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Open Access Highly Accessed Case report

Complex partial non-convulsive status epilepticus masquerading as hepatic encephalopathy: a case report

Maaz B Badshah1, Haris Riaz2*, Sana Aslam2, Moaviz B Badshah3, Mark A Korsten1 and Muhammad Bilal Munir4

Author Affiliations

1 James J. Peters VA Medical Center/Mount Sinai School of Medicine, New York, NY, USA

2 Civil Hospital Karachi, Karachi, Pakistan

3 Khyber Medical University, Peshawar, Pakistan

4 Department of Medicine, University of Pittsburgh Medical Center, Pittsburgh, PA, USA

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Journal of Medical Case Reports 2012, 6:422  doi:10.1186/1752-1947-6-422

Published: 17 December 2012

Abstract

Introduction

Hepatic encephalopathy is usually suspected in patients who are cirrhotic with neuropsychiatric manifestations. We present a case of suspected hepatic encephalopathy that did not respond to standard empiric therapy and was eventually diagnosed as non-convulsive status epilepticus of complex partial type. Our patient responded dramatically to anti-convulsive therapy.

Case presentation

We report the case of a 45-year-old African-American man with hepatitis C virus cirrhosis and human immunodeficiency virus who presented to our facility with a one-day history of confusion and a variable mental status. Our patient’s vital signs were stable and all his electrolytes were within normal range. A clinical diagnosis of hepatic encephalopathy was made and our patient was started on empiric therapy with lactulose and rifaximin. Our patient did not respond to therapy. After five days of treatment, alternative diagnoses were sought and a neurology consult was requested. An electroencephalogram was eventually performed which showed seizure activity in the right parietal lobe. A diagnosis of non-convulsive status epilepticus was made and our patient was started on oral levetiracetam. On day two of therapy, our patient was alert and oriented. He continues to do well on follow-up approximately one year after discharge.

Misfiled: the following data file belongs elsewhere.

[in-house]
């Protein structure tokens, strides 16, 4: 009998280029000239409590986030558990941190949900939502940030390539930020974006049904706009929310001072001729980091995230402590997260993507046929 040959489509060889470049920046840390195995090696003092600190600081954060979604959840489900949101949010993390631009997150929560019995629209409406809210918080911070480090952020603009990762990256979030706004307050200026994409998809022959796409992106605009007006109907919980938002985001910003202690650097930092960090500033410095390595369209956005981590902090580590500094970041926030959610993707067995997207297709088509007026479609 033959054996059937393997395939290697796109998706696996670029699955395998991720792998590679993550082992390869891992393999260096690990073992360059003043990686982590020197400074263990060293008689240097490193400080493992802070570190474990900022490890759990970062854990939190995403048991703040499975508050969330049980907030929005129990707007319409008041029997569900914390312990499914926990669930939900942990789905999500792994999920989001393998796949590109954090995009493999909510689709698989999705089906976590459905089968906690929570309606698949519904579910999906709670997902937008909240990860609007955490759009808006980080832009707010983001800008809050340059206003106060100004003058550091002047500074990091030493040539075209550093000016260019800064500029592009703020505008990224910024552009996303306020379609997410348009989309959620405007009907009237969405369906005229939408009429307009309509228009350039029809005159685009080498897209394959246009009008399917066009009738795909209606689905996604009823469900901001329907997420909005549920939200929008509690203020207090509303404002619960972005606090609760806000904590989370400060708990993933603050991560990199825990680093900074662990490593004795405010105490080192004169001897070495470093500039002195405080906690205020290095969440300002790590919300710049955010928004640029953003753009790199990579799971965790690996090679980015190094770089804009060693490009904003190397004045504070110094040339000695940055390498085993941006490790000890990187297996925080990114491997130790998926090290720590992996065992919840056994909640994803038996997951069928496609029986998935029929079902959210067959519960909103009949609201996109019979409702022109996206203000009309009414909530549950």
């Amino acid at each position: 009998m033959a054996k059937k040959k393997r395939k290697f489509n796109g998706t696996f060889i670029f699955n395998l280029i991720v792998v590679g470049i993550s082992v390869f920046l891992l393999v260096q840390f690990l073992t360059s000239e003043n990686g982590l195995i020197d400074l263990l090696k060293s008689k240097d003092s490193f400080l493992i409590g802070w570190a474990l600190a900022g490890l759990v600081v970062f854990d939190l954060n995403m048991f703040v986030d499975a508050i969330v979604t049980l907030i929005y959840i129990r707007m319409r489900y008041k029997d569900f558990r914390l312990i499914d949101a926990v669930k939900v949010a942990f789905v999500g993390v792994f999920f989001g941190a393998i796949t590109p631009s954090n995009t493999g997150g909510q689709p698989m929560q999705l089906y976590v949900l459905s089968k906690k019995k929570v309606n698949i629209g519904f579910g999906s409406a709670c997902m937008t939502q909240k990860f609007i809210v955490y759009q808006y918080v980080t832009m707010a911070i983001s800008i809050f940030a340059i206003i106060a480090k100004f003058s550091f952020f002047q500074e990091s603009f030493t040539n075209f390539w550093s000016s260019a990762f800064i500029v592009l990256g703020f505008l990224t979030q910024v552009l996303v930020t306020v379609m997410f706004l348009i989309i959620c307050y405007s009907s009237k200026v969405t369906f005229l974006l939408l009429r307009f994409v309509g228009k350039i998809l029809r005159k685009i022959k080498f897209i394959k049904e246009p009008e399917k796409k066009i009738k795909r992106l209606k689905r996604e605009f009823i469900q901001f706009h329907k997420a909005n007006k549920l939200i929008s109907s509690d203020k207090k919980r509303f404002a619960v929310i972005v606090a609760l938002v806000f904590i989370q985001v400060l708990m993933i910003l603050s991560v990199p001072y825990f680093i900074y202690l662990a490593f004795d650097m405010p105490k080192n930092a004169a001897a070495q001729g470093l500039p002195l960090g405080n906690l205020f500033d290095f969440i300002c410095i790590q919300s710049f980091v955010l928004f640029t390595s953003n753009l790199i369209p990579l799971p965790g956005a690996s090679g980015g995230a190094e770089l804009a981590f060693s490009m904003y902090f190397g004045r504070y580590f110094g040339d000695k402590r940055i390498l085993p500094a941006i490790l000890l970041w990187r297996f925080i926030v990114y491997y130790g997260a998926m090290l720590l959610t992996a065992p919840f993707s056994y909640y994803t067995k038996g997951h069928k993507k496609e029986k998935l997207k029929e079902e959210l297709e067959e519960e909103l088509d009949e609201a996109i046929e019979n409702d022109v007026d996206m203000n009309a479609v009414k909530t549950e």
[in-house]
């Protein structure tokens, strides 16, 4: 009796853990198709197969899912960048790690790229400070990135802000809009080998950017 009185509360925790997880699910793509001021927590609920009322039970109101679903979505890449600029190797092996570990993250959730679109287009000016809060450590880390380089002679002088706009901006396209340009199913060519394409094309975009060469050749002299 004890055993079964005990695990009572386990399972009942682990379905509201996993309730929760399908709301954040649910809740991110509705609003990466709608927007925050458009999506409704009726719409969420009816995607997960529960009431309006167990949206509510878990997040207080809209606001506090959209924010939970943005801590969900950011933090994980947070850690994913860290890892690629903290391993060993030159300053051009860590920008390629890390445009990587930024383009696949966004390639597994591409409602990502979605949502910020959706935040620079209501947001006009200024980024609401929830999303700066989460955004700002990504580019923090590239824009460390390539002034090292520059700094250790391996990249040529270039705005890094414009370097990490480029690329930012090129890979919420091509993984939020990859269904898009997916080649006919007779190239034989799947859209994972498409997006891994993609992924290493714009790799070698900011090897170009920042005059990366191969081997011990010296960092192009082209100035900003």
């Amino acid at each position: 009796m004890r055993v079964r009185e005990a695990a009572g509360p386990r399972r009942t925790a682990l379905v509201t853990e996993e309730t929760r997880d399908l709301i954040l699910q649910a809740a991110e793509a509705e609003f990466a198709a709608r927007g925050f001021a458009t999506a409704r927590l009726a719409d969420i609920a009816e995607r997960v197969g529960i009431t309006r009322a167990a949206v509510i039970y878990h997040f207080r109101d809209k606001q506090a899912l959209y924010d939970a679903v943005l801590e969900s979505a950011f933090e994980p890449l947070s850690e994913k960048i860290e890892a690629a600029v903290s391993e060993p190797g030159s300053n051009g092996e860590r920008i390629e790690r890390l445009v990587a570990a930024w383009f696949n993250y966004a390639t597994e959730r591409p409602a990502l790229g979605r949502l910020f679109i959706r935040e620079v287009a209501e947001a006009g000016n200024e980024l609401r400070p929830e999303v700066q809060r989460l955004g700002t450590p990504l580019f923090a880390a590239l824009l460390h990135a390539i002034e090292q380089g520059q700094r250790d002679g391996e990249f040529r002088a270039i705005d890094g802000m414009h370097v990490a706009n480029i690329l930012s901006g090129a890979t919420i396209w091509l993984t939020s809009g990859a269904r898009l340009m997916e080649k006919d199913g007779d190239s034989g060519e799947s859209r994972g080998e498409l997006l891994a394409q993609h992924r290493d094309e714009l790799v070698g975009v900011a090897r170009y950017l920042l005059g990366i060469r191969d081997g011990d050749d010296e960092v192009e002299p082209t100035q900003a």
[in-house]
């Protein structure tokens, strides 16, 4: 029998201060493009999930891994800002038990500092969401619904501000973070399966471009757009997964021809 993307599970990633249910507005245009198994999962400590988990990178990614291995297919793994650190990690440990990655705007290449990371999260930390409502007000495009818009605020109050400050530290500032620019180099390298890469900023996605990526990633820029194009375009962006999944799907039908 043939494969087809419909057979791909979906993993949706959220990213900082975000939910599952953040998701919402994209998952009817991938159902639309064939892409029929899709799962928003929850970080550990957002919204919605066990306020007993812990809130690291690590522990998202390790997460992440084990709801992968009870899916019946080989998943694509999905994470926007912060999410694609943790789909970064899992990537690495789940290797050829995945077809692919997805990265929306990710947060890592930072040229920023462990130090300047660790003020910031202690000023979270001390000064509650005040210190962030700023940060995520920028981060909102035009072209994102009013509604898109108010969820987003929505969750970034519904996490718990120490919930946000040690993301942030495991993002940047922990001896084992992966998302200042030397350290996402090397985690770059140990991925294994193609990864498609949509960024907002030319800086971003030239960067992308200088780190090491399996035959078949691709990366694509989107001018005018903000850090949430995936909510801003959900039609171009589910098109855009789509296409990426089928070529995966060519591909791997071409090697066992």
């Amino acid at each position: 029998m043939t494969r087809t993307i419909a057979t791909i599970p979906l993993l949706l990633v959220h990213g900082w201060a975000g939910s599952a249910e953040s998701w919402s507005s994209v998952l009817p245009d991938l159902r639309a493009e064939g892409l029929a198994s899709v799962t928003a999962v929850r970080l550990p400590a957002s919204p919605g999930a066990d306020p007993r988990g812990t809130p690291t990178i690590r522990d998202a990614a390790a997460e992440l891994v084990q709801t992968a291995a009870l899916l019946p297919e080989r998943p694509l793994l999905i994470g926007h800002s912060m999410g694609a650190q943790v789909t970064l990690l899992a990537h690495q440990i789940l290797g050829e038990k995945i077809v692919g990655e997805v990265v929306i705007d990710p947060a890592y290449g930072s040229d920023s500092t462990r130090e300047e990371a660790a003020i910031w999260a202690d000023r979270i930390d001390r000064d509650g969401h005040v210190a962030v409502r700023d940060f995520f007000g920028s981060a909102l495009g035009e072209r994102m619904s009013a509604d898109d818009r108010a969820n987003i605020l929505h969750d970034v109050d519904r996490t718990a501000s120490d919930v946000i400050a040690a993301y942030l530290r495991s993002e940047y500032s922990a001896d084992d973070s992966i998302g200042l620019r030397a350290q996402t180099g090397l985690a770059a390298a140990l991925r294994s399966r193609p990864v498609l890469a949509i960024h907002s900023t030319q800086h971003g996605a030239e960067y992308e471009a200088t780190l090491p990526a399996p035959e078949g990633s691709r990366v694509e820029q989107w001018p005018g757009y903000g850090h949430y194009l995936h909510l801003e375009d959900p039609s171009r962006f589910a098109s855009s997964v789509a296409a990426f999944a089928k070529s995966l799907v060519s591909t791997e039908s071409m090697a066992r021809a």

Conclusions

Non-convulsive status epilepticus should be considered in the differential diagnosis of patients with suspected hepatic encephalopathy who do not respond to empirical treatment. Further studies are needed to investigate the incidence of this entity in patients with persistent hepatic encephalopathy.

Keywords:
Hepatic encephalopathy; Non-convulsive status epilepticus; Partial seizures; Electroencephalogram